Programs in 14 states requiring either preforeclosure mediation or conferences with troubled homeowners have done little to ease the foreclosure crisis, largely because the programs impose no significant obligations on servicers, according to a National Consumer Law Center study.
Because of this it is unlikely mediation will lead to fewer foreclosures, said the report, which was released this week.
Many of the 25 foreclosure mediation programs reviewed for the study lack mandatory rules and fail to impose sanctions for noncompliance with what minimal rules exist, the study said.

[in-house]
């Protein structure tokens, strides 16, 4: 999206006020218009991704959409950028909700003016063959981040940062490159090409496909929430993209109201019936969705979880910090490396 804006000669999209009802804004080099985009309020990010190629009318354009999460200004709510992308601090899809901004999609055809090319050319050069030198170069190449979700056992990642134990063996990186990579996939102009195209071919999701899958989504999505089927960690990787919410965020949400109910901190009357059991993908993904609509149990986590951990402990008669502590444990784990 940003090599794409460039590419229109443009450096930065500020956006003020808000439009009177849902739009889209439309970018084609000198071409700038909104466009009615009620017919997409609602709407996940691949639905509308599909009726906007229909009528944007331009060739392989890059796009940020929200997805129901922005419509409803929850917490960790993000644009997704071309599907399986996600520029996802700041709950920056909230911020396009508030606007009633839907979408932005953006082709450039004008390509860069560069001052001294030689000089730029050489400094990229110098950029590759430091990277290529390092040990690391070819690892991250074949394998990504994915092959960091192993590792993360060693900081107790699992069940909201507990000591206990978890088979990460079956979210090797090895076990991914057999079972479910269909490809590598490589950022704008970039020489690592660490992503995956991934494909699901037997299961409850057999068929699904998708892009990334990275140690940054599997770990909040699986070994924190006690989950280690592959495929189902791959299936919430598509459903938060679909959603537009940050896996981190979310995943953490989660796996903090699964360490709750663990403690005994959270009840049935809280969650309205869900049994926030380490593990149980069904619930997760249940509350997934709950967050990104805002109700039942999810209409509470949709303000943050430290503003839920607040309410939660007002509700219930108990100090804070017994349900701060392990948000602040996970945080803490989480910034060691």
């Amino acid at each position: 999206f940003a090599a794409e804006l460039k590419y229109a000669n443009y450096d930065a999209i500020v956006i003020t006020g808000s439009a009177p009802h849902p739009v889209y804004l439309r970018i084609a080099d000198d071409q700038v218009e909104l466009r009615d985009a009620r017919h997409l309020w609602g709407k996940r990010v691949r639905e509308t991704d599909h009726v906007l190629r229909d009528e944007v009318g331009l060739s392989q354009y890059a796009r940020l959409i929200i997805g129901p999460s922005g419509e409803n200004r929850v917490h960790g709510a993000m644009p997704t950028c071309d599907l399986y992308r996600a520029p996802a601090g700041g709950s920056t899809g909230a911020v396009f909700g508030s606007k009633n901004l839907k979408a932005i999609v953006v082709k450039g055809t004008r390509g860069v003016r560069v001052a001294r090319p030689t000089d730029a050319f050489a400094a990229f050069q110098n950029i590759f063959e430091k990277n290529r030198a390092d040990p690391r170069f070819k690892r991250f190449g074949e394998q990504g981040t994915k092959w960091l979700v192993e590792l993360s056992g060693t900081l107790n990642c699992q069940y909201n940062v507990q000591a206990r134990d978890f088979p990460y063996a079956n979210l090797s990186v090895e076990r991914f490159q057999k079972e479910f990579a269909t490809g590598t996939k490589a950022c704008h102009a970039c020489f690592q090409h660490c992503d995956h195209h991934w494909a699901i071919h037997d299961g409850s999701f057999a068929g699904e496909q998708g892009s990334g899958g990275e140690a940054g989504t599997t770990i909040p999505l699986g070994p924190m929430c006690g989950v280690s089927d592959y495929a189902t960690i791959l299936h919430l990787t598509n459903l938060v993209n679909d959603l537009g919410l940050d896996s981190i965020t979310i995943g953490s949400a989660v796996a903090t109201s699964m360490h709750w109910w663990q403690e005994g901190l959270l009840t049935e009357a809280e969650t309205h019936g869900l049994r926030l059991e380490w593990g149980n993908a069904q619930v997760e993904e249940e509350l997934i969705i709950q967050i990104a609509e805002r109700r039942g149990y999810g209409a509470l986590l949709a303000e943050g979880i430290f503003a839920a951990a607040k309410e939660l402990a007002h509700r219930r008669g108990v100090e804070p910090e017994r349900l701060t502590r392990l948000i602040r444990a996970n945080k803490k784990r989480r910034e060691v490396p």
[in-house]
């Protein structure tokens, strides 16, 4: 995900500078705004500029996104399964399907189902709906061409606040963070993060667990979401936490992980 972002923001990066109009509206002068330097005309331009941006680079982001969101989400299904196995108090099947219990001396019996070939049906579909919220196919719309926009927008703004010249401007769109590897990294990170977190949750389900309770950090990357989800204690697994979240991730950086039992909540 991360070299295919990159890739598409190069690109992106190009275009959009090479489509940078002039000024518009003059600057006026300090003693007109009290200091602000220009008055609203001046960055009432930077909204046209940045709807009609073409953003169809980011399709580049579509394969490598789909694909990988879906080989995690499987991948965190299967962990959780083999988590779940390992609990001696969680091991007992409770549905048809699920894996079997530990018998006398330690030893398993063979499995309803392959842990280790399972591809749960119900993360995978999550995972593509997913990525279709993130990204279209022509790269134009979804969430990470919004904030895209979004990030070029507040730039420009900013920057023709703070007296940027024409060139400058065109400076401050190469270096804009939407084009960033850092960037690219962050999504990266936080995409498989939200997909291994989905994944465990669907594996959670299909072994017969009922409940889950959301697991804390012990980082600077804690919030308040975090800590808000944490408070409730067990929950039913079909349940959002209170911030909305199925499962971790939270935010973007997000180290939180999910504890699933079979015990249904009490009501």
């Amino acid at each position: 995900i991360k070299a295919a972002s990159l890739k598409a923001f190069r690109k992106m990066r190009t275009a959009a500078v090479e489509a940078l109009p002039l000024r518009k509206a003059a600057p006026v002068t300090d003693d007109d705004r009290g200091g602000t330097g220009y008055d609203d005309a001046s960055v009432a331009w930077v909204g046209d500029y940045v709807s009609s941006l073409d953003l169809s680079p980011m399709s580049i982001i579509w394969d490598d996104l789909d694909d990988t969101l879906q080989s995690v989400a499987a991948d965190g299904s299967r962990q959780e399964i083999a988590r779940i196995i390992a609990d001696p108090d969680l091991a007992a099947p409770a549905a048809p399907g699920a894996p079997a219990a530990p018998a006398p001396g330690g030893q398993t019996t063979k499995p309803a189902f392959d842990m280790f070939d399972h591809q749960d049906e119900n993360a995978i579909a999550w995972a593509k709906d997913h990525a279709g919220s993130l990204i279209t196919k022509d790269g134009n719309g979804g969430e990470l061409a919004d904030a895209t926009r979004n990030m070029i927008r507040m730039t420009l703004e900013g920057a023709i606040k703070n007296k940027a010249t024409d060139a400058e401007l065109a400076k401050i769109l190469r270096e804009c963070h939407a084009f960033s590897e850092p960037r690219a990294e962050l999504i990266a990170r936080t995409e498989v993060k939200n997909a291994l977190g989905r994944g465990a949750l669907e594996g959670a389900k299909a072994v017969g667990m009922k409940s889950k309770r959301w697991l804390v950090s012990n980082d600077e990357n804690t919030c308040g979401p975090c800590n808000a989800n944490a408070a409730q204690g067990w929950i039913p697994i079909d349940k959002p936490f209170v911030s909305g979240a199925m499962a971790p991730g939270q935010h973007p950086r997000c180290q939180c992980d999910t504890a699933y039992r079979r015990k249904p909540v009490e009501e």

It also faulted the programs because they do not require servicers to provide information substantiating a right to foreclose and do not mandate analyses of loan modification alternatives. And it said many programs set such "unreasonable procedural barriers" that large numbers of homeowners could not participate.
"Servicers have all the discretion and homeowners have little or no power," said Geoffrey Walsh, a staff attorney at the center. "If the programs continue to demand little or no accountability from servicers, they will likely go the way of federal efforts to control foreclosures."